• Learning about bioethics is a slow process, so don’t be afraid to jump in and learn about it right away.
  • Start thinking about important local, national, and international issues related to healthcare.
  • Learning about these are not only beneficial for your application, but also for your future career as a healthcare provider.
  • Don’t be shy to reach out for help, either within your circle of friends and family, or on social media.
  • Having multiple points of views can be beneficial for your growth.

Lastly, make sure you have a good understanding of the university’s mission. This is kind of like when you are applying for a job. You want to show that you have researched the school and that your values align well with theirs.

Answering Pre-PA Questions about Admissions

A. I feel like your post is my exact story! First, I completely understand that you are upset. You’ve worked hard to get to this point; you have all the requirements; yet, you were not invited to the interview. It’s especially frustrating that we cannot receive feedback from the universities. However, you have the possibility to self-reflect and grow, as there is always room for improvement. 

 

For U of T, ask yourself – although you have all requirements, do you also have some of the recommended criteria? Would you be able to add any of these to your next application? For example, have you taken anatomy and physiology? These courses make you a more competitive applicant, and they can also be handy if you are accepted into PA school.

For the supplemental application, I chose to put mine aside for a few months to gain some perspective and objectivity. Once I picked it up again, it was easier to pinpoint what I needed to improve. I highlighted the parts I believed were strong enough to keep, and I re-wrote everything else based on the brainstorming I had previously done. 

 

Have you heard about the “What/How/So What (or why)” method? This method can be used to communicate your thoughts in a clear, concise manner, which can help you establish the skeleton of your supplemental application answers. Over the past few weeks, I have read/reviewed a few supplemental applications, and a common pitfall is a lack of the so what. I can easily establish the applicant’s topic/point of view and data that supports these, but then, it falls flat. I am left wondering, “ok, but how can these traits or experiences be useful for the program or the PA profession?”. I often feel the extension is missing.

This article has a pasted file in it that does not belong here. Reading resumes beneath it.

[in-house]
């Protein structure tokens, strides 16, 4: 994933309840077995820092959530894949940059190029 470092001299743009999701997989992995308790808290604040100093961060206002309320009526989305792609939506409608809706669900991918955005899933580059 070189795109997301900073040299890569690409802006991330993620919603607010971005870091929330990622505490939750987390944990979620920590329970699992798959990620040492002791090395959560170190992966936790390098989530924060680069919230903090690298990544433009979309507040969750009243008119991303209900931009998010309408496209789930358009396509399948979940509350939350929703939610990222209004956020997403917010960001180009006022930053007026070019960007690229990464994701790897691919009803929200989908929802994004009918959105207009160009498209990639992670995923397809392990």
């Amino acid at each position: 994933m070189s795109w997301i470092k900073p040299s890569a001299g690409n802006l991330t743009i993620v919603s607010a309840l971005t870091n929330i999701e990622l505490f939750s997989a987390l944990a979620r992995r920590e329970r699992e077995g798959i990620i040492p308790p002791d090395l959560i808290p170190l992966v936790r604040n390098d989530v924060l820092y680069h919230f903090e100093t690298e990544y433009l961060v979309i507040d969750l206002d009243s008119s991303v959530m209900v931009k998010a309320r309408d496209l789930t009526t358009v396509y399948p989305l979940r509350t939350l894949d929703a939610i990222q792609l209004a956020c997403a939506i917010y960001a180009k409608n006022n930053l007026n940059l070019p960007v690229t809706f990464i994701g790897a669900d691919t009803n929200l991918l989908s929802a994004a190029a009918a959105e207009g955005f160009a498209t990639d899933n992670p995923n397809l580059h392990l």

Also, don’t be shy to have your supplemental application reviewed by others. This can be your family, friends, PA students or practicing PAs!

 

As for the McMaster supplemental application, I suggest using the practice sessions offered on the Kira Talent platform. It will give you a good feel on how you will need to present your answers once the real deal begins. Practice on your own time, too, by filming yourself on your laptop. Analyze how you show yourself on video: are your eyes engaging with the viewer? How is your posture? Do you have any tics? Do your answers sound natural or rehearsed? As painful as it is to listen to our voice, this exercise can be beneficial in tweaking your interview demeanour. 

 

Most importantly, remind yourself that MANY students get into PA school after more than one try. Just because you were turned down this year does not mean that you do not have what it takes to become a physician assistant. The physician I work with always reminded me that my refusal was not a personal attack on who I am specifically. Sometimes, it’s just a matter of not having a strong enough application among a sea of strong applicants. A refusal is not a failure, but a simple bump in the road!

– Christine

Recommended Pre-PA Resources

Follow Marie-Christine on Instagram